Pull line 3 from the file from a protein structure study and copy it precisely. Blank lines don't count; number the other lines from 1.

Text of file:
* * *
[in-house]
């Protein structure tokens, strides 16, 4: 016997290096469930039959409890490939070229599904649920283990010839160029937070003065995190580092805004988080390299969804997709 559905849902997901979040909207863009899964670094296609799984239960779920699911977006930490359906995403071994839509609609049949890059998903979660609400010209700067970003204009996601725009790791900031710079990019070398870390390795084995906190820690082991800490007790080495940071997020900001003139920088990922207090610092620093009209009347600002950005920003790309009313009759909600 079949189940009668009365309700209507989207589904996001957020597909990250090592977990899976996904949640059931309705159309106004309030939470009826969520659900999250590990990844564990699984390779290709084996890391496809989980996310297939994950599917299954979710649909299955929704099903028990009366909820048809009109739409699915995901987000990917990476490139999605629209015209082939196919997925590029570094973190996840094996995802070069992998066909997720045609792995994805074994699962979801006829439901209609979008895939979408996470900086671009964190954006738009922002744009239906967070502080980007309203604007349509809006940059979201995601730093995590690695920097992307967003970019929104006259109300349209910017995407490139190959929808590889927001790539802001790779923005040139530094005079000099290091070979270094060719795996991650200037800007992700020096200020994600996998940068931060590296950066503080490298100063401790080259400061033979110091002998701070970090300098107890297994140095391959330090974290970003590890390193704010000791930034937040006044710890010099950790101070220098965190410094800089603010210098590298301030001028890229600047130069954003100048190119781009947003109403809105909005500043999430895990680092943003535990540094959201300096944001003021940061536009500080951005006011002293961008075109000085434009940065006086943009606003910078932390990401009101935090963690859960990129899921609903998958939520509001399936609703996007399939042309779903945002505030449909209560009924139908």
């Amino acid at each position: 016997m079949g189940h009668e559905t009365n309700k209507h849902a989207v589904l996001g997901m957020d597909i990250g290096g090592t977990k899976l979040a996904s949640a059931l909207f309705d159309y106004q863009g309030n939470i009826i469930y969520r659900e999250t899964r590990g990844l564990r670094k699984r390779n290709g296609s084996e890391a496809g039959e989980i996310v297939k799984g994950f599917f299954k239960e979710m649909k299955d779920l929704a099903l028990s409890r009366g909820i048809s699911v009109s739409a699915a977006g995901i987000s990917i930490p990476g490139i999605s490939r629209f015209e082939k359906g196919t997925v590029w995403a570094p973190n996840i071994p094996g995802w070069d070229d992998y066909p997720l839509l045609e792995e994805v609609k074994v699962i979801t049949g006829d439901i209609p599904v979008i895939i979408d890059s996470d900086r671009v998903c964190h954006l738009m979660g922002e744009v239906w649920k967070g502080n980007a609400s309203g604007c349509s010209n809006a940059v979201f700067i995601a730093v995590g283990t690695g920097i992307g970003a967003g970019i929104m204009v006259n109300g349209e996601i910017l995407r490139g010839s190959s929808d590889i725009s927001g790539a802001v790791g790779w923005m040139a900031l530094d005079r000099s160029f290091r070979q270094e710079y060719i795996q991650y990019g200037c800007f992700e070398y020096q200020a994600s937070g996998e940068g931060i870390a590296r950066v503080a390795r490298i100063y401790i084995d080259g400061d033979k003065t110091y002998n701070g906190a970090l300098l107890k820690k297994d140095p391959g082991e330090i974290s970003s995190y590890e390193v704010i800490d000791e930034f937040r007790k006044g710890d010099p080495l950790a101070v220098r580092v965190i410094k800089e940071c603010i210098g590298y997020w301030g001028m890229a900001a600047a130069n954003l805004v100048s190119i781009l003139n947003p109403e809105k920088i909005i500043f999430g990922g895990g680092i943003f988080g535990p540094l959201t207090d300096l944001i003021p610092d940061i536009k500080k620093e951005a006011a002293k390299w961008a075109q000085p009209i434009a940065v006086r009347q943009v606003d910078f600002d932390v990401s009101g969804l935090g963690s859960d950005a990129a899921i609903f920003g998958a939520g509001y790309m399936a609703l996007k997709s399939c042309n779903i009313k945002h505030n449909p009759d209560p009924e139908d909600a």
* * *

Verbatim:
């Amino acid at each position: 016997m079949g189940h009668e559905t009365n309700k209507h849902a989207v589904l996001g997901m957020d597909i990250g290096g090592t977990k899976l979040a996904s949640a059931l909207f309705d159309y106004q863009g309030n939470i009826i469930y969520r659900e999250t899964r590990g990844l564990r670094k699984r390779n290709g296609s084996e890391a496809g039959e989980i996310v297939k799984g994950f599917f299954k239960e979710m649909k299955d779920l929704a099903l028990s409890r009366g909820i048809s699911v009109s739409a699915a977006g995901i987000s990917i930490p990476g490139i999605s490939r629209f015209e082939k359906g196919t997925v590029w995403a570094p973190n996840i071994p094996g995802w070069d070229d992998y066909p997720l839509l045609e792995e994805v609609k074994v699962i979801t049949g006829d439901i209609p599904v979008i895939i979408d890059s996470d900086r671009v998903c964190h954006l738009m979660g922002e744009v239906w649920k967070g502080n980007a609400s309203g604007c349509s010209n809006a940059v979201f700067i995601a730093v995590g283990t690695g920097i992307g970003a967003g970019i929104m204009v006259n109300g349209e996601i910017l995407r490139g010839s190959s929808d590889i725009s927001g790539a802001v790791g790779w923005m040139a900031l530094d005079r000099s160029f290091r070979q270094e710079y060719i795996q991650y990019g200037c800007f992700e070398y020096q200020a994600s937070g996998e940068g931060i870390a590296r950066v503080a390795r490298i100063y401790i084995d080259g400061d033979k003065t110091y002998n701070g906190a970090l300098l107890k820690k297994d140095p391959g082991e330090i974290s970003s995190y590890e390193v704010i800490d000791e930034f937040r007790k006044g710890d010099p080495l950790a101070v220098r580092v965190i410094k800089e940071c603010i210098g590298y997020w301030g001028m890229a900001a600047a130069n954003l805004v100048s190119i781009l003139n947003p109403e809105k920088i909005i500043f999430g990922g895990g680092i943003f988080g535990p540094l959201t207090d300096l944001i003021p610092d940061i536009k500080k620093e951005a006011a002293k390299w961008a075109q000085p009209i434009a940065v006086r009347q943009v606003d910078f600002d932390v990401s009101g969804l935090g963690s859960d950005a990129a899921i609903f920003g998958a939520g509001y790309m399936a609703l996007k997709s399939c042309n779903i009313k945002h505030n449909p009759d209560p009924e139908d909600a």